Obesity has become a major public health issue all over the world. Rates of obesity continue to rise. So is the rate of heart disease especially in the developed world.
The amount of body fat has always been a risk factor to heart disease and type 2 diabetes. One way of reducing the risk of heart disease is by increasing non exercise activity thermogenesis.
Something that has been in doubt is whether the location of the fat on the body makes a difference to the risk of heart disease.
The apple-shaped body has now been shown by research published in a recent edition of the Journal of American Medical Association to have a higher risk of heart disease and type 2 diabetes than the pear-shaped body.
For avoidance of doubt, apple-shaped body refers to more body fat in the belly areas whilst pear-shaped body refers to body fat on the hips and thighs.
The research sought to establish if belly fat (abdominal fat) which is determined by certain genes actually predisposes the individuals with these genes to a higher risk of heart disease and type 2 diabetes.
400,000 adults who had previously been involved in health studies had a “genetic risk score” mathematically mapped on their profiles.
The researchers were based at the Harvard University and the Massachusetts General Hospital, Boston. The researchers had previously mathematically developed a genetic risk scoring system after examining 48 different genes that contribute to waist-to-hips fat ratio.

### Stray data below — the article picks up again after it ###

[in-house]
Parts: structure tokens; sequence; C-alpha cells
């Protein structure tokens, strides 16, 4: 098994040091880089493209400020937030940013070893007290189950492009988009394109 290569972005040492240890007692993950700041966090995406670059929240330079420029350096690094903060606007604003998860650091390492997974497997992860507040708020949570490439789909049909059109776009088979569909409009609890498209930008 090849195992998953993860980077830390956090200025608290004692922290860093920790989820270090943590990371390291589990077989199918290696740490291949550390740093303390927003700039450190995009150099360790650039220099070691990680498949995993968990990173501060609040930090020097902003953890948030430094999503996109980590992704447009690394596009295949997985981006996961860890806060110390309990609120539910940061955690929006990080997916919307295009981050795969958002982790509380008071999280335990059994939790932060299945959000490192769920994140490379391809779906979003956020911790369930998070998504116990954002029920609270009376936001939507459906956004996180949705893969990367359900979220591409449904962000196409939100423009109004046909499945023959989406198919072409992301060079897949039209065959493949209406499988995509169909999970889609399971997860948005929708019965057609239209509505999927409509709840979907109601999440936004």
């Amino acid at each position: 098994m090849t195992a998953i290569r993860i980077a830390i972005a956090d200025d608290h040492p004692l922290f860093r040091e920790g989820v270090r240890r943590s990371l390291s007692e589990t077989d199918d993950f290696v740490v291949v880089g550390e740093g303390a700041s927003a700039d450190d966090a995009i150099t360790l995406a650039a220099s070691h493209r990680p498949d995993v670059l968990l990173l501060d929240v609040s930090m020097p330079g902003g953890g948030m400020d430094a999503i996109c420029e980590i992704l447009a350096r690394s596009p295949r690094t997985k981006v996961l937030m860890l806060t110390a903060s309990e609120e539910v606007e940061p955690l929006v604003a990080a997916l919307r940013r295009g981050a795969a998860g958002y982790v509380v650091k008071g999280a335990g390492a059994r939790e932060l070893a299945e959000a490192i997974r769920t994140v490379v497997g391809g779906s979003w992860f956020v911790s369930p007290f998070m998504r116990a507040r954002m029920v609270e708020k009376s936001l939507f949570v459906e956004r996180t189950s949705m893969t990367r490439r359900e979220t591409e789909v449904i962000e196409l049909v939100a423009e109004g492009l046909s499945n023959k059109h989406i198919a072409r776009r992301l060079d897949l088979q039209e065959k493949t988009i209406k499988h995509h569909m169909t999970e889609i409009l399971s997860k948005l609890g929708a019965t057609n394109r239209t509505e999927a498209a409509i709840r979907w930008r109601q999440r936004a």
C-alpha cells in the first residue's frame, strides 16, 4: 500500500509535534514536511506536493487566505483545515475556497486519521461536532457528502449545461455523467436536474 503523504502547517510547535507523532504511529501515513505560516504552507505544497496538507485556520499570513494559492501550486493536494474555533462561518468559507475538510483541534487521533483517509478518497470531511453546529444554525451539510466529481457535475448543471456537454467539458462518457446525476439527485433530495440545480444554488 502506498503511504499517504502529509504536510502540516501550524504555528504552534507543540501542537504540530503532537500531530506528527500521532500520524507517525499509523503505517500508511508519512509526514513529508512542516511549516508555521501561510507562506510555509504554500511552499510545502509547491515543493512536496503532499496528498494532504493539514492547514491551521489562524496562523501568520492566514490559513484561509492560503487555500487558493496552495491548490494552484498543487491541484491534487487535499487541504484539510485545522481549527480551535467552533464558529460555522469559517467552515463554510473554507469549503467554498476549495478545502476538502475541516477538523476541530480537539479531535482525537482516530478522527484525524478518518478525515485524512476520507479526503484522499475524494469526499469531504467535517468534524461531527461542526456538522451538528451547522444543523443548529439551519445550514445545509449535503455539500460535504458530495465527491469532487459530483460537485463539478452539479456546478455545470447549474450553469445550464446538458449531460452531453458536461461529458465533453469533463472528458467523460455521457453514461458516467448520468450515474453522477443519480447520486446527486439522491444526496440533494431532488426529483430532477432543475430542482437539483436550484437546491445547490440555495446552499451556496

In order to determine if belly fat could be identified as an independent risk factor for heart disease, the scoring system they came up with was adjusted for body mass index.
The finding after an exhaustive algorithm was applied showed that belly fat was an independent factor in the causation of heart disease.
The study suggests that people with these fat genes are predisposed to laying fat on the belly in the first instance. This belly fat in turn increases their risk of heart attack.
“Preventing or shedding excess weight around the middle could help ward off two major diseases. This is something we should be paying attention to” Dr Kirk Knowlton, director of cardiovascular research at Intermountain Medical Center Heart Institute, Salt Lake City said.
One tip from this research is that knowledge of that abdominal fat vulnerability implies taking proven steps like including hummus recipes and exercise, to reduce one’s risk of heart disease.
Release ID: 170718